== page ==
Movies

Movie Review – Maleficent: Mistress of Evil

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Angelina Jolie (“The Tourist,” “Wanted”) makes a magnificent return as the not-really-evil Maleficent.  Maleficent’s malevolence is more of a perception among humans.  True, she did curse Princess Aurora (Elle Fanning, “Trumbo,” “Super 8”) into an eternal sleep, but in the 2014 reimagined version, she was also brought to light through the bond she forged with the girl.

Maleficent raised Aurora in the woods like her own child.  The carefree princess, now grown up, is the Queen of the Moors.  The storybook moor is as enchanting as ever, verdant and vibrant, filled with fairies and fantastical creatures.  One day Prince Phillip (Harris Dickinson) proposes marriage, which Aurora enthusiastically accepts.  This will not only be a union of two young people, but also two kingdoms: fairies and humans.

The time has come that the future in-laws meet.  Phillip’s parents, King John (Robert Lindsay) and Queen Ingrith (Michelle Pfeiffer; “Ant-Man and the Wasp,” “Murder at the Orient Express“) greet Maleficent with wariness at dinner.  The queen certainly has an agenda of her own, trading barbs and provoking Maleficent, driving her out in rage.  The night ends in tragedy, with the king cursed, the royals devastated, Maleficent wounded, and Aurora heartbroken.

Jolie and Pfeiffer stand out in star power and regal look, pointedly go toe-to-toe.  Maleficent’s icy wickedness of sense of humor is matched with Ingrith’s cut-through-the-heart sneer and cool evilness.  Ingrith is the ‘Mistress of Evil’ in the title. 

Maleficent is saved by a handsomely horned and winged creature (Chiwetel Ejiofor; “Doctor Strange”) and flown into an enormous nest.  He turns out to be one of the many faes occupying a cavernous cave with its own various ecosystems; forest, tundra, and desert.  Maleficent is astonished to find that her own kind, albeit without the sorcery power she has.  The story goes that as the human population expands, the faes are forced into exile, living in the far corner of the world.  There’s in-fighting among the faes themselves, choosing between a peaceful status quo versus going into war with humans to take back their lands.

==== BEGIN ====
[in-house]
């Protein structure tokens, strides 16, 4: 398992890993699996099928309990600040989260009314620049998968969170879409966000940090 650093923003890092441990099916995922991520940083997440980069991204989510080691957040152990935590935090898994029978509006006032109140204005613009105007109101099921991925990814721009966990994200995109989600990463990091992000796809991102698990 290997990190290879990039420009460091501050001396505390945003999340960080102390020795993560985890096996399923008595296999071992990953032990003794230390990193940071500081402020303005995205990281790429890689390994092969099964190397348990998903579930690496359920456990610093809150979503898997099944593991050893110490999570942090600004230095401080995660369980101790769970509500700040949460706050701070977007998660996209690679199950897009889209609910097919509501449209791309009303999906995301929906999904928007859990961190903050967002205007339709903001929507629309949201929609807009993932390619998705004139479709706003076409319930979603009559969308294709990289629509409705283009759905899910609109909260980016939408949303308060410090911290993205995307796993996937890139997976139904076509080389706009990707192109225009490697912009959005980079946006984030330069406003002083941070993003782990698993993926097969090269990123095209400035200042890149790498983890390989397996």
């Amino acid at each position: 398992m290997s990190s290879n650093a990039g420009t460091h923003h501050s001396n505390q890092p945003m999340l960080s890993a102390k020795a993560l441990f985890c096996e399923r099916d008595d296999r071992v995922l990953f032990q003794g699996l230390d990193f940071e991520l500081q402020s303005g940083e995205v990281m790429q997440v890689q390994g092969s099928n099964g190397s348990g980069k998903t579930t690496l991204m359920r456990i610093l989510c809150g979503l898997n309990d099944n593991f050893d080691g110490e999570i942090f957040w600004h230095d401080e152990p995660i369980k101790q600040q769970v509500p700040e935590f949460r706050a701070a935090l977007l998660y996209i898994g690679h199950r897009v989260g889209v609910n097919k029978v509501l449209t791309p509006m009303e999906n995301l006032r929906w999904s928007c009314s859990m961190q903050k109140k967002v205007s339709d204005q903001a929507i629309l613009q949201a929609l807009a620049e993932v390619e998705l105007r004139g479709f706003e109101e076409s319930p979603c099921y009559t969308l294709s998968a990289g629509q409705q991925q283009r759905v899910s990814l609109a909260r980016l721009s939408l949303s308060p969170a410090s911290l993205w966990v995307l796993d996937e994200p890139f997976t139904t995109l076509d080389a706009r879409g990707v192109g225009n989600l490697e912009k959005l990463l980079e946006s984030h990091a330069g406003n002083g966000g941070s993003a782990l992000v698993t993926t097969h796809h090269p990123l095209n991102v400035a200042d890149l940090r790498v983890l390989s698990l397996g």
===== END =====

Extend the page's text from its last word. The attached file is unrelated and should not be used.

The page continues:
The royal wedding is happening as planned and all the fairies are invited.  At least that’s what they think, and Phillip and Aurora have no reason to think otherwise either.  Little do they know what Ingrith is up to.  The power-hungry queen manipulatively pulls all the strings and wages an all-out war.  Fairy dust and iron-filled weapons prove to be lethal to fairies and faes. 

Maleficent soars back into the kingdom and uses her prowess to even out the epic fight.  An aerial view impressively shows an Avengers’ Endgame-like scale of a battle.  Aurora and Phillip are clued in and each also plays a role in preventing any more bloodshed.  Amid the themes of tolerance, peace and harmony, the most consistent is Maleficent’s maternal love for Aurora.  Their penultimate scenes in the battlefield are surprisingly touching and heartwarming.

“Maleficent: Mistress of Evil” is a vast improvement of the first installment, a fantastic fantasy adventure blending thrilling action in a magical setting with a real-world inclusion message.

Copyright (2019). Nathalia Aryani.

Nathalia Aryani

Nathalia Aryani is a Rotten Tomatoes-approved film critic (rottentomatoes.com/critic/nathalia-aryani). She has a movie blog, The MovieMaven (sdmoviemaven.blogspot.com). Twitter: @the_moviemaven. She can be reached at indotransserv@gmail.com.

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